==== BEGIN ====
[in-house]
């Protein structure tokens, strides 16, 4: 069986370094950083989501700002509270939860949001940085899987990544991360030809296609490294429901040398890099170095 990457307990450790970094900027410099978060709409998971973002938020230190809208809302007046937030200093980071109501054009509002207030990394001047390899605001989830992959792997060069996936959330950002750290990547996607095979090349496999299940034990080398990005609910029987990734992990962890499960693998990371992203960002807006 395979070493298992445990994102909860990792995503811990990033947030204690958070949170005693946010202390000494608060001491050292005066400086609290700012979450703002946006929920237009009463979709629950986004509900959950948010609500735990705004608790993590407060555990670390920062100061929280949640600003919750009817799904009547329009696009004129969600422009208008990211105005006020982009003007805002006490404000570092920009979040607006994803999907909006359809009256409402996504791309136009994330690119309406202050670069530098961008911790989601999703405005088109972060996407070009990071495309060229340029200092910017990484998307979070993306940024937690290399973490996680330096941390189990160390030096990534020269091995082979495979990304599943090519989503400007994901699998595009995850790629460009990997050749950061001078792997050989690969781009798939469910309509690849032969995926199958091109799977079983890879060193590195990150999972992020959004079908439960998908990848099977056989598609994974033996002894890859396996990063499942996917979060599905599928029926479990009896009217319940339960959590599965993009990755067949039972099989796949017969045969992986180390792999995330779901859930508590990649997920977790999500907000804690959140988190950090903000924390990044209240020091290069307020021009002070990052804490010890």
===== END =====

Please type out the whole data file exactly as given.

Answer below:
[in-house]
């Protein structure tokens, strides 16, 4: 069986370094950083989501700002509270939860949001940085899987990544991360030809296609490294429901040398890099170095 990457307990450790970094900027410099978060709409998971973002938020230190809208809302007046937030200093980071109501054009509002207030990394001047390899605001989830992959792997060069996936959330950002750290990547996607095979090349496999299940034990080398990005609910029987990734992990962890499960693998990371992203960002807006 395979070493298992445990994102909860990792995503811990990033947030204690958070949170005693946010202390000494608060001491050292005066400086609290700012979450703002946006929920237009009463979709629950986004509900959950948010609500735990705004608790993590407060555990670390920062100061929280949640600003919750009817799904009547329009696009004129969600422009208008990211105005006020982009003007805002006490404000570092920009979040607006994803999907909006359809009256409402996504791309136009994330690119309406202050670069530098961008911790989601999703405005088109972060996407070009990071495309060229340029200092910017990484998307979070993306940024937690290399973490996680330096941390189990160390030096990534020269091995082979495979990304599943090519989503400007994901699998595009995850790629460009990997050749950061001078792997050989690969781009798939469910309509690849032969995926199958091109799977079983890879060193590195990150999972992020959004079908439960998908990848099977056989598609994974033996002894890859396996990063499942996917979060599905599928029926479990009896009217319940339960959590599965993009990755067949039972099989796949017969045969992986180390792999995330779901859930508590990649997920977790999500907000804690959140988190950090903000924390990044209240020091290069307020021009002070990052804490010890």